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Carl Sagan – Contact (1997)

“Look, we all have a thirst for wonder. It’s a deeply human quality. Science and religion are both bound up with it. What I’m saying is, you don’t have to make stories up, you don’t have to exaggerate. There’s wonder and awe enough in the real world. Nature’s a lot better at inventing wonders than we are.”

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Carl Sagan – Contact (1997)

There were vast areas of the Midwest intricately geometrized with squares, rectangles, and circles by those with agricultural or urban predilections; and, as here, vast areas of the Southwest in which the only sign of intelligent life was an occasional straight line heading between mountains and across deserts. Are the worlds of more advanced civilizations totally geometrized, entirely rebuilt by their inhabitants? Or would the signature of a really advanced civilization be that they left no sign at all?

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Carl Sagan – Contact (1997)

She set out to broaden her education, to take as many courses as possible apart from her central interests in mathematics, physics, and engineering. But there was a problem with her central interests. She found it difficult to discuss physics, much less debate it, with her predominantly male classmates. At first they paid a kind of selective inattention to her remarks. There would be a slight pause, and then they would go on as if she had not spoken. Occasionally they would acknowledge her remark, even praise it, and then again continue undeflected. She was reasonably sure her remarks were not entirely foolish, and did not wish to be ignored, much less ignored and patronized alternately. Part of it–but only a part–she knew was due to the softness of her voice. So she developed a physics voice, a professional voice: clear, competent, and many decibels above conversational. With such a voice it was important to be right. She had to pick her moments.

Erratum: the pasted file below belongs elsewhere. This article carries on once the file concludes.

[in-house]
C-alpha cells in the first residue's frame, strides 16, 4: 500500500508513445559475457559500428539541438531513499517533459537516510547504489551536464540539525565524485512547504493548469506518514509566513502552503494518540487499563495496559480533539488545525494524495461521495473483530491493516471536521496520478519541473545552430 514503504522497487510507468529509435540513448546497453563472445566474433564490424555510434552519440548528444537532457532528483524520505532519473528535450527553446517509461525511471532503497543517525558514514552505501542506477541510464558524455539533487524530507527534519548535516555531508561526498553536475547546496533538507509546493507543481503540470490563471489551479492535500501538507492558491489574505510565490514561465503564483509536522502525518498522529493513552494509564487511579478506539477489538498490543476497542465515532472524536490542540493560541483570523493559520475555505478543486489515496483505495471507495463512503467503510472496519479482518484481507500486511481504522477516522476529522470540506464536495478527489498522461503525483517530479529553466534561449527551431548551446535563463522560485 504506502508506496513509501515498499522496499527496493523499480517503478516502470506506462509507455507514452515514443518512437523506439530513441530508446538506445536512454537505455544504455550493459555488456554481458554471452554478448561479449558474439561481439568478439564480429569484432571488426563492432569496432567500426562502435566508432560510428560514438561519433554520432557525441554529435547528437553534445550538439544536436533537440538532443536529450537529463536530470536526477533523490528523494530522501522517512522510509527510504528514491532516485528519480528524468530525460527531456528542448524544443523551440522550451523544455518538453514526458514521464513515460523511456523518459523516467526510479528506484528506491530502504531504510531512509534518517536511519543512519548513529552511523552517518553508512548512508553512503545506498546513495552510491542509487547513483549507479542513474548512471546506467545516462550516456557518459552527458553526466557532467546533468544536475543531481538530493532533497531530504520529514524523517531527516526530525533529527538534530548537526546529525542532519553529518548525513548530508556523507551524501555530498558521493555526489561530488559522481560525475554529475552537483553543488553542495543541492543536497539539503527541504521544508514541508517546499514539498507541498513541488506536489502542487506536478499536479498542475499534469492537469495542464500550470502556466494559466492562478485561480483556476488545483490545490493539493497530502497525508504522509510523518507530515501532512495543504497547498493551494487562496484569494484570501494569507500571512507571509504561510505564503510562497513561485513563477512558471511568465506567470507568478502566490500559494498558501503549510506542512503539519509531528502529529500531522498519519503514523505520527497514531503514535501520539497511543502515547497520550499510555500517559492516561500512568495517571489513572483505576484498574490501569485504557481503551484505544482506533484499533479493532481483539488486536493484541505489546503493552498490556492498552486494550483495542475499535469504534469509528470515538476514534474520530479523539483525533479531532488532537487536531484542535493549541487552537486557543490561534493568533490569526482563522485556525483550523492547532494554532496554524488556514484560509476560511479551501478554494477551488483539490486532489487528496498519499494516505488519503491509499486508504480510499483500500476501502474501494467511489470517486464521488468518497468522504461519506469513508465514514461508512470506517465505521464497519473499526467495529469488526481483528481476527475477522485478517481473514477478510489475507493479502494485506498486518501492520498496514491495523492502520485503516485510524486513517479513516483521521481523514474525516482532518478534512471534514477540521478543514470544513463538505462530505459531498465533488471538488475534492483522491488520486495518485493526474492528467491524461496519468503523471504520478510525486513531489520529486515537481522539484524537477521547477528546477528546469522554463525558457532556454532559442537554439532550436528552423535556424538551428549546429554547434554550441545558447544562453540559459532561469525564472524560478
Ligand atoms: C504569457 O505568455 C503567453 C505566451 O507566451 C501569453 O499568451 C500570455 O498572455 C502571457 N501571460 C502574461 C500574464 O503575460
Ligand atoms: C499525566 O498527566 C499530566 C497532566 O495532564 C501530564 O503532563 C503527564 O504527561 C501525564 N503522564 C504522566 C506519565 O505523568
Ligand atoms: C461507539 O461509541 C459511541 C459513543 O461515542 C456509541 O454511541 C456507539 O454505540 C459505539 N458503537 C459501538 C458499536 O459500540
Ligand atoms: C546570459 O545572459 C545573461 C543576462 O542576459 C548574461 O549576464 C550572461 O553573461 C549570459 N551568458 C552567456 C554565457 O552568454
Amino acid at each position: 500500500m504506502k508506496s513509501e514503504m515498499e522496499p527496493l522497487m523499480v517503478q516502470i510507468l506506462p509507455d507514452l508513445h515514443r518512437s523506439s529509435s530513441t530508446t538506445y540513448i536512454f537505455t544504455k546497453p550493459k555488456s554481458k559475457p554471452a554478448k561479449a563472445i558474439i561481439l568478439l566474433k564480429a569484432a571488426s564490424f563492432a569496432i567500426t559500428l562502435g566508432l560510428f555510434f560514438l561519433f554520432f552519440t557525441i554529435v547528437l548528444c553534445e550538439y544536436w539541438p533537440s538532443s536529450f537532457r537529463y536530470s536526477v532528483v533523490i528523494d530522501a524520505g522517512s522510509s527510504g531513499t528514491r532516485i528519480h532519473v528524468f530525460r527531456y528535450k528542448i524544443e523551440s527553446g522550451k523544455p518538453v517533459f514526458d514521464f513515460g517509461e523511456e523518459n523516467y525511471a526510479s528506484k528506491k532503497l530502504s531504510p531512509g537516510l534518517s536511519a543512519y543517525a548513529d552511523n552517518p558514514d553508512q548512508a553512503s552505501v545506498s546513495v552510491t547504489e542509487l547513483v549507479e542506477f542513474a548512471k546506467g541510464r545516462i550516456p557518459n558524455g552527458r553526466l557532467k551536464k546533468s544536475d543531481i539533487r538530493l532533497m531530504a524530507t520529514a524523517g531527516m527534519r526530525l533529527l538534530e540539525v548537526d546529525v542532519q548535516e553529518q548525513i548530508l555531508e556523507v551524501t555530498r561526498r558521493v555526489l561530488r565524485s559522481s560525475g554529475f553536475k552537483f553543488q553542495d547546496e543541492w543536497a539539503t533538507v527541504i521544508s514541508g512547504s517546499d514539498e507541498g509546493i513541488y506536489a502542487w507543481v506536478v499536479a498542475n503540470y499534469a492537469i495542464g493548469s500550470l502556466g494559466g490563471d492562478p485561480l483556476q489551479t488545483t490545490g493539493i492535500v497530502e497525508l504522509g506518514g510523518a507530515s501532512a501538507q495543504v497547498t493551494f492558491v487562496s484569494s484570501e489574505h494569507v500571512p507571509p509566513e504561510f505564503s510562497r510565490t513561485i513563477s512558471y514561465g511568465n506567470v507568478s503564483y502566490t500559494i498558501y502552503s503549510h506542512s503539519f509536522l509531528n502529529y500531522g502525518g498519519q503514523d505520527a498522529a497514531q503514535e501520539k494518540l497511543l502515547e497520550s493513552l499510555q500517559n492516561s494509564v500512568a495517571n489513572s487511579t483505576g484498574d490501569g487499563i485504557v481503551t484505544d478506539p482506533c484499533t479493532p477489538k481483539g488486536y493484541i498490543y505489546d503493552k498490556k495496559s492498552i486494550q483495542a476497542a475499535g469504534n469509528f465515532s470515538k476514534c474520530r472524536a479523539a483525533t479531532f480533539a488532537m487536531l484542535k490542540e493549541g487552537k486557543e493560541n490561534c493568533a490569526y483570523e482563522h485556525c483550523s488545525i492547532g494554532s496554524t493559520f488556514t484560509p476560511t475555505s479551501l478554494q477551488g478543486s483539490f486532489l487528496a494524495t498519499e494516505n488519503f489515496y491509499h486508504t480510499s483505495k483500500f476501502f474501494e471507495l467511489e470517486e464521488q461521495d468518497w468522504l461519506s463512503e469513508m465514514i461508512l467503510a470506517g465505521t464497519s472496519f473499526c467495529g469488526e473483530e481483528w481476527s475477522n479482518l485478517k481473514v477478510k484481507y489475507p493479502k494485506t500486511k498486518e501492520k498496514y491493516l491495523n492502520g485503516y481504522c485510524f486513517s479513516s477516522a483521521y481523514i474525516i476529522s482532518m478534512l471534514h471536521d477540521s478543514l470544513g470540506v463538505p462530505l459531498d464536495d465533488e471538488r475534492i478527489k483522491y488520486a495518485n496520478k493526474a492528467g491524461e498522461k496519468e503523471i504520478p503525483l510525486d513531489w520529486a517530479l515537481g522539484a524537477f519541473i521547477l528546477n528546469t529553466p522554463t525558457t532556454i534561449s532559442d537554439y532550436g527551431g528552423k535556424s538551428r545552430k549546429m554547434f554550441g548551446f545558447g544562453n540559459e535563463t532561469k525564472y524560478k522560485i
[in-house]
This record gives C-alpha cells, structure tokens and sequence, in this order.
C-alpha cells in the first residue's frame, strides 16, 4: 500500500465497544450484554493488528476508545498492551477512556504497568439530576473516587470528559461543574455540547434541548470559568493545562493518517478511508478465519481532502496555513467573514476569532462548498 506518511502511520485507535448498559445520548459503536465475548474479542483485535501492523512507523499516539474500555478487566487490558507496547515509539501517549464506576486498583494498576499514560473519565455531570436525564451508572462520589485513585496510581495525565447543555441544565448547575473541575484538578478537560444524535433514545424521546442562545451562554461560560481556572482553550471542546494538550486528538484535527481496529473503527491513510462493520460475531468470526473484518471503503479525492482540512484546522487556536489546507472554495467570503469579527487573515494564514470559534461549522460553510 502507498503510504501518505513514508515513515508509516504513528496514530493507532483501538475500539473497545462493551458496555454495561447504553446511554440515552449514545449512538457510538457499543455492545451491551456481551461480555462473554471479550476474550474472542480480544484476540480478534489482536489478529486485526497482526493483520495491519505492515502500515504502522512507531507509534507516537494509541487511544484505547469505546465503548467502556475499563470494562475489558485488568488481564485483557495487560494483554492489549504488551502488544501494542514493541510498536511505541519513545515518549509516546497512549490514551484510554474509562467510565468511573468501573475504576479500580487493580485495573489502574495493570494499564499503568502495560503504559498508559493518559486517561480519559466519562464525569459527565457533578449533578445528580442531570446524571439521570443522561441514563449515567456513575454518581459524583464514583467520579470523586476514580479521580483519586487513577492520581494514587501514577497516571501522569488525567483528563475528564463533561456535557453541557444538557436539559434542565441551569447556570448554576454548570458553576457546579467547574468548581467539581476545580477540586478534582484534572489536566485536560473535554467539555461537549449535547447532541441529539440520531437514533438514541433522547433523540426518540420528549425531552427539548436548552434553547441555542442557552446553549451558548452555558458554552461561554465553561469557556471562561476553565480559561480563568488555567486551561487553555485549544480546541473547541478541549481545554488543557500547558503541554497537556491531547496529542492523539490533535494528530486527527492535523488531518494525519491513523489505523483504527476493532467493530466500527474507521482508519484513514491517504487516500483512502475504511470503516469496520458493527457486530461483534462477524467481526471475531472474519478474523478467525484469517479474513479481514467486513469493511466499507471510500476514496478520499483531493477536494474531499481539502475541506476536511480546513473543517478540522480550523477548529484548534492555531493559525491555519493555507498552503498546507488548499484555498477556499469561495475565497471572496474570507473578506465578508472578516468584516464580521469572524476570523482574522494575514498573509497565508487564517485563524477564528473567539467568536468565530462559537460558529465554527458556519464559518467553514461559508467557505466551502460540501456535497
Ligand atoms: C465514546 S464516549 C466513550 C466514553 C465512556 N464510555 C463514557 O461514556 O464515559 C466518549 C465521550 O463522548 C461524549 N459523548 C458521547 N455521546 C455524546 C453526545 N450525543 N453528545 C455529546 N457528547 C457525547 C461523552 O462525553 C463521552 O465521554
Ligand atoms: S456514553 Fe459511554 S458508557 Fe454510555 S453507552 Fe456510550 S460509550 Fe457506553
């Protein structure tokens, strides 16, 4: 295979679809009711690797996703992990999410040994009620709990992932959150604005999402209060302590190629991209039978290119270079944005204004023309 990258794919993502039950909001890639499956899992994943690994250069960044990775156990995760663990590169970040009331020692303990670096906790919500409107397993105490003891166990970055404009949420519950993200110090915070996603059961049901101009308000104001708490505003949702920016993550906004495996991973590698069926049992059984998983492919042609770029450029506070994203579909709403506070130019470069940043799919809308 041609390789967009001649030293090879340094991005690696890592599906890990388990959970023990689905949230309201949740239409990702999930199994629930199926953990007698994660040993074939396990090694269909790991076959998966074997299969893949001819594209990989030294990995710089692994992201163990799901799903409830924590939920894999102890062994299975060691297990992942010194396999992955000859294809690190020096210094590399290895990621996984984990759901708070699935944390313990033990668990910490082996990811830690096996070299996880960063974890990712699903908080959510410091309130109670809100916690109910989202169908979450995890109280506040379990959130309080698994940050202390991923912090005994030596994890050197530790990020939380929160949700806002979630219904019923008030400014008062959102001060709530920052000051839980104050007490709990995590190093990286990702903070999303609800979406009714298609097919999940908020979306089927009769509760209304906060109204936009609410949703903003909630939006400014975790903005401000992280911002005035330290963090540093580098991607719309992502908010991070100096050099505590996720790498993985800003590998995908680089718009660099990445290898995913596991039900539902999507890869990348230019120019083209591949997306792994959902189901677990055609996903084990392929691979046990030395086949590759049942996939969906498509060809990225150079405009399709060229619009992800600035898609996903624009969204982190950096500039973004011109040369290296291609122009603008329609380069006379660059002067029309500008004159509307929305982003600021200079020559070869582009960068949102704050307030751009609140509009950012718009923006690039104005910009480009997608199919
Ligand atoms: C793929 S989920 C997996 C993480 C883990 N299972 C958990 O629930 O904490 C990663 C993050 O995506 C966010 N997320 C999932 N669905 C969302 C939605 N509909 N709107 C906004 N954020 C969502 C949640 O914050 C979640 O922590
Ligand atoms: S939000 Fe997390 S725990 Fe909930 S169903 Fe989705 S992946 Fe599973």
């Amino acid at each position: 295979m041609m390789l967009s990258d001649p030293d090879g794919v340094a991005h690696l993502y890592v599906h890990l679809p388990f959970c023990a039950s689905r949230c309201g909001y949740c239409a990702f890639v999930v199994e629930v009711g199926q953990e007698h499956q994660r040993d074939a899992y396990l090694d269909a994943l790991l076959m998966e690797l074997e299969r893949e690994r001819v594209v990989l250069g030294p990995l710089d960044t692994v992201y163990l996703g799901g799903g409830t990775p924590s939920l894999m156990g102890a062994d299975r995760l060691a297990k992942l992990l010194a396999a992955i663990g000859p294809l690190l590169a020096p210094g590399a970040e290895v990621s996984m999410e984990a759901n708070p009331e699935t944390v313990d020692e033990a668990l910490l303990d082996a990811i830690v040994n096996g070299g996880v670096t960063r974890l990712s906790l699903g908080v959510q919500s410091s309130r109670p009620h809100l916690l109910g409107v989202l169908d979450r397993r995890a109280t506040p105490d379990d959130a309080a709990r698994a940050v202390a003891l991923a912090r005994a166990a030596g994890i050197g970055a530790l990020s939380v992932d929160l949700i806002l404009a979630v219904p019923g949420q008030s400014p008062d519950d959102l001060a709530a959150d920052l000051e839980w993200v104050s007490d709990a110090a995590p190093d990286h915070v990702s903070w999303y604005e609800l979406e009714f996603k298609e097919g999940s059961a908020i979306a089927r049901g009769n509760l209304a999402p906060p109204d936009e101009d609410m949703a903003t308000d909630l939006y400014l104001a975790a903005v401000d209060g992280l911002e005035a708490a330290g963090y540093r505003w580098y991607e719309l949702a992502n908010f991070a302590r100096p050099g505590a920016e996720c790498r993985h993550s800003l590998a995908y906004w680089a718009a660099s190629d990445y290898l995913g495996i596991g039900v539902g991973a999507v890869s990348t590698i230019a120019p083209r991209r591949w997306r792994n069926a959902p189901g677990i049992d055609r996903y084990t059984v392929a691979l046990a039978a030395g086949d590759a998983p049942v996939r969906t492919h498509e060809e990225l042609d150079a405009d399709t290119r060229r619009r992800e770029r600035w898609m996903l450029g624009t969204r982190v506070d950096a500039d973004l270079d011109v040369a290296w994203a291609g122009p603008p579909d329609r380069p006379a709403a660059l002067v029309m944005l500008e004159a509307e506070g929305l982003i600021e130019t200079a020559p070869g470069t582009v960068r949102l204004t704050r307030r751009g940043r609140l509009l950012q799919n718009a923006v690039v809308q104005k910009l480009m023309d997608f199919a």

National Geographic (Apr. 2019)

But what will it be like, I asked Reid, to have thousands of these zipping around the skyline? You’re inventing a new technology that has just as much revolutionary potential as automobiles. What kind of world will it make?

“We’ll figure it out,” Reid said.

Maybe we will. But it might be wise to do some of the figuring first. We didn’t have to go completely nuts about cars, allowing them to become the tail that wagged the urban dog. We didn’t have to rip up all the streetcar lines. We didn’t have to forget that cities are for people–and we don’t need to do it again.

“Rethinking Cities”

National Geographic (Apr. 2019)

Along the 45-mile stretch of El Camino between San Francisco and San Jose, within half a mile of the road, there are 3,750 commercial parcels occupied by a motley collection of mostly one- or two- story buildings. … If El Camino were lined with three- to five-story apartment buildings, Calthorpe explained, with stores and offices on the ground floor, it could hold 250,000 new homes. You could solve the Silicon Valley housing shortage and beautify the place at the same time, while reducing carbon emissions and water consumption and wasted human hours.

“Rethinking Cities”

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National Geographic (Aug. 2018)

While it sometimes seems as if we have more nightmares than pleasant dreams, this probably isn’t true. Frightening dreams are simply more likely to trigger our override system and wake us.

“Want to Fall Asleep? Read This Story.”

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National Geographic (Aug. 2018)

Every time we experience REM sleep, we literally go mad. By definition, psychosis is a condition characterized by hallucinations and delusions. Dreaming, some sleep scientists say, is a psychotic state–we fully believe that we see what is not there, and we accept that time, location, and people themselves can morph and disappear without warning.

“Want to Fall Asleep? Read This Story.”